An Oven with a History

I’ve been sitting on these photos for a couple of weeks now and just finally got around to editing them. That being said, this was from a location shoot! The house we were in had such a lovely old oven that spoke of a different time in which all ascetics ย could be traced back to cars.

In fact, the design of this oven was very clearly influenced by said cars.
In fact, the design of this oven was very clearly influenced by said cars.

I love the product design of that now lost era. It’s awesome just by the fact that though everyone would stare at the beauty of your oven’s badge, no one would second guess its being there.

The left was for roasts and the right was for casseroles and other side dishes.
The left was for roasts and the right was for casseroles and other side dishes.

As you pull out from the initial ย trance the badge has held you in for so many moments you begin to see a device that is not only very pleasing to the eye, but built with extreme purpose. And that purpose was to feed the nuclear family. The left oven has one low rack and only one other spot to move that rack in case you have a smaller roast because the kids are eating at the neighbors. The right oven has a number of racks so that you may prepare all of your side dishes at the same time in a timely manner.
The gas stove protecting from the high cost and lack of reliability of an electric one. (Electric stoves were slow to catch on, especially in rural areas due to the high cost of electricity. The patent however, was granted in 1897, at least one with a dial.)
If you’re in need of more counter space, then the green back moves down to cover all of the burners, both child proofing and providing that extra counter space that you need.
Finally, for convenient storage, there are to pull out drawers beneath the respective ovens to keep those pans close at hand!

Complete with dials and timers that could have been pulled out of any car at the time
Complete with dials and timers that could have been pulled out of any car at the time

They even thought to include a little tick mark for every other minute on the inside of the larger numbers so you could make your dinner a perfect golden brown! I think that an oven like this provides more of a definition of what the 50’s – early 60’s design and family life in America than just about any other object.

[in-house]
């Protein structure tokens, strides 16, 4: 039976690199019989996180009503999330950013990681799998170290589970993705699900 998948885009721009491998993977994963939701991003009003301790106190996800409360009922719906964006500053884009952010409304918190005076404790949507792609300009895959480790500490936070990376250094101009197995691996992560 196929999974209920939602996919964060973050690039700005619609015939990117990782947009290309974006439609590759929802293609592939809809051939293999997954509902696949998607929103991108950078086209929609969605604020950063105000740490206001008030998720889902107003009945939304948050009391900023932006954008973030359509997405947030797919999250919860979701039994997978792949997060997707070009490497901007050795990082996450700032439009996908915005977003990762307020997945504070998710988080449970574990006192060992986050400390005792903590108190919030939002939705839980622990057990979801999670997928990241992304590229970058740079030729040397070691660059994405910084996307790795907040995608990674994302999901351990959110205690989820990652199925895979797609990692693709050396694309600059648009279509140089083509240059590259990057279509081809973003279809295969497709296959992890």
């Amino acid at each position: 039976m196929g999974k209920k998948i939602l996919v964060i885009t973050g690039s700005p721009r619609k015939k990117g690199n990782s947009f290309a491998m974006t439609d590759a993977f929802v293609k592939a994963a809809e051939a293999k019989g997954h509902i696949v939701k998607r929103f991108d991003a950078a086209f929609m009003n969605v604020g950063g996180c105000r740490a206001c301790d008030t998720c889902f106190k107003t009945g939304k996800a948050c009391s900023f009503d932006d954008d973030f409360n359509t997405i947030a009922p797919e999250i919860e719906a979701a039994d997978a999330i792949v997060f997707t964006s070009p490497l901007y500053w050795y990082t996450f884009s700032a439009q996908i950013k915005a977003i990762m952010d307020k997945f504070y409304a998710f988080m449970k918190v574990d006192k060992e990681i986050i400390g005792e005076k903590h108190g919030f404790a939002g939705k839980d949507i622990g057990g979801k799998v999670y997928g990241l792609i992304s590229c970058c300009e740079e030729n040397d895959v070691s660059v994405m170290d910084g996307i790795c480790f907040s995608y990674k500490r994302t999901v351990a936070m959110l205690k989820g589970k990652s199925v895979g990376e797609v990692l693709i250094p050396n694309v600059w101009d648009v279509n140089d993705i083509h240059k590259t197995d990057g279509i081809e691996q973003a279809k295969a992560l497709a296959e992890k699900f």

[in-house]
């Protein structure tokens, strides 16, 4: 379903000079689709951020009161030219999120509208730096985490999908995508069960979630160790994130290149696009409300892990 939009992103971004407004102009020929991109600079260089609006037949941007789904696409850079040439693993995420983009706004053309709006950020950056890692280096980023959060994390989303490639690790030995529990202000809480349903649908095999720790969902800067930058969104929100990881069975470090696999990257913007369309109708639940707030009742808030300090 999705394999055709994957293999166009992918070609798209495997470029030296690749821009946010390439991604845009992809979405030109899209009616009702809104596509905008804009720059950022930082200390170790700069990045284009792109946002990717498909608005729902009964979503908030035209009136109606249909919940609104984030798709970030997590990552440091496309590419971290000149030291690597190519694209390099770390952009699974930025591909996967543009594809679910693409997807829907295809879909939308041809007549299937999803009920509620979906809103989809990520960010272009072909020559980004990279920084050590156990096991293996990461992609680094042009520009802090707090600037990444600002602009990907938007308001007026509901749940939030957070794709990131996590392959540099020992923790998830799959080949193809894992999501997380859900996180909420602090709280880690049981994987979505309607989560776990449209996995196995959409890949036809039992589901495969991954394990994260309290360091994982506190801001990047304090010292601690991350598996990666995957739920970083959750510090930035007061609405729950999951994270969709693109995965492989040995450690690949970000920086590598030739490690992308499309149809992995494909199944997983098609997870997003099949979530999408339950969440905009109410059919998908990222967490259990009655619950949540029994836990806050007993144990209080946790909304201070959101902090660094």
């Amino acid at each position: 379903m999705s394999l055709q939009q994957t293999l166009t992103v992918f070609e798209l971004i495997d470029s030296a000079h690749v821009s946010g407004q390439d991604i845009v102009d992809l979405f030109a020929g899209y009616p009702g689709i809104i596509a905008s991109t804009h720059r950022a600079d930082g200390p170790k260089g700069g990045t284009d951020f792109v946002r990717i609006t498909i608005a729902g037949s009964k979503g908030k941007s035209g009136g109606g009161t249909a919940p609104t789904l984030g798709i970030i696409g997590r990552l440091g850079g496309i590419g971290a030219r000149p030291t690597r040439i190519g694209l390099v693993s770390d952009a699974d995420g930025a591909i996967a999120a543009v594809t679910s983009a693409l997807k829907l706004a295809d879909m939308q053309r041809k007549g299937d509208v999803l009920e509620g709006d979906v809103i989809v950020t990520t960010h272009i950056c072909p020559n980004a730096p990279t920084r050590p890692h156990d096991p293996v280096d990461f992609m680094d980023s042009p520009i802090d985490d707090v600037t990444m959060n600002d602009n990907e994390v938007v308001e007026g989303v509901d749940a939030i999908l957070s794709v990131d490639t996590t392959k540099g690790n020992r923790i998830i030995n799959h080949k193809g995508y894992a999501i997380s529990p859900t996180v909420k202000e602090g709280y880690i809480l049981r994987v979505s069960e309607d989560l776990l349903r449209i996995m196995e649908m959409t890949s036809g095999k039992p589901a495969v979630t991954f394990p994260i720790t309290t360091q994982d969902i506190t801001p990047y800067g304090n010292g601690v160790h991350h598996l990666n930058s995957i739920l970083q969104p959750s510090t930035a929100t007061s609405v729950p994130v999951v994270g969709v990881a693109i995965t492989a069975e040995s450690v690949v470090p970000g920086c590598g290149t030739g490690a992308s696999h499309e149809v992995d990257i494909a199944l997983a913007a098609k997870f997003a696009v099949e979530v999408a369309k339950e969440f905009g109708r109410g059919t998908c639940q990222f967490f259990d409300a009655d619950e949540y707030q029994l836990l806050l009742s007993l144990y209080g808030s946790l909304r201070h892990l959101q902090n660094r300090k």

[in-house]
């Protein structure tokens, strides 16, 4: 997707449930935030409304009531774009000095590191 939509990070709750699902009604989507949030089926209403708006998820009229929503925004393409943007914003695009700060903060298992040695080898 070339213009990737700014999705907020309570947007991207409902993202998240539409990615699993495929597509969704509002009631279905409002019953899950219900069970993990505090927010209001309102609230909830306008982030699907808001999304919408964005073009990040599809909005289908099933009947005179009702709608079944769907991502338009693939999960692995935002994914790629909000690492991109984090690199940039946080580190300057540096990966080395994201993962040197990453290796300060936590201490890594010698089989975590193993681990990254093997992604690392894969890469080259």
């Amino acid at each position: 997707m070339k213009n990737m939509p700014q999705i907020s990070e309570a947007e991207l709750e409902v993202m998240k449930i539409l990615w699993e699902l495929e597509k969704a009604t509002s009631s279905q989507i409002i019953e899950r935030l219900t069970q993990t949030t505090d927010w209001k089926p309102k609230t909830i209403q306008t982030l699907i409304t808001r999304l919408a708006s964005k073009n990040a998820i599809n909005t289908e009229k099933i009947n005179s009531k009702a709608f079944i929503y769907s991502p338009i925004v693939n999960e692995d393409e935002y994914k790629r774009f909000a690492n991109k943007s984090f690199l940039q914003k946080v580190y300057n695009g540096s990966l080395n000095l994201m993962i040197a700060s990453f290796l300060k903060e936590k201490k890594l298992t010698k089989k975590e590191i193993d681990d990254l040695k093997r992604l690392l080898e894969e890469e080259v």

On from the design itself, the brilliant white plastics have long since yellowed from all the meals made within. Over the years they become stains that won’t come out with any amount of scrubbing, just adding to the over all mystique of the thing.

The weather knobs still ready to be turned to make dinner
The weather knobs still ready to be turned to make dinner

I think that it’s always interesting how much history an object like an oven can have when given the attention that it so rarely receives. This is true not just for ovens, but for just about any object, especially those of antiquity. What a neat place we live in. If you made it this far, thanks for reading though my babble or quickly scrolling though the pictures and catching the last sentence!

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20 thoughts on “An Oven with a History

  1. I’d LOVE to have a stove/oven like that! Thanks for sharing! It’s so true that you can tell a lot about society and the way we live by examining the things we use and how we use them.

  2. Oven photo brings back memories. I was a little kid when those were in vogue. Thanks for the like of my post “What January is Supposed to Look Like.”

  3. Great post, very interesting, and wonderful photos. I love that oven, wow. Many years ago I had an apartment in an old, urban brick apartment building in Hoboken, NJ – across the river from NYC. There was no central heat in that building – none. The oven provided the heat – it was an old gas oven with a big element burner on one side (and regular burners for cooking on the other side). You took the cast iron plates off, lit the element, and the hot air shot up to the ceiling and stayed there. We set up a fan to move heat into the bedroom. The oven was white enamel (I wish I had a photo) and it had one of those simple lever things you use with wood stoves to take the hot plate off the top. I hope this is semi clear!

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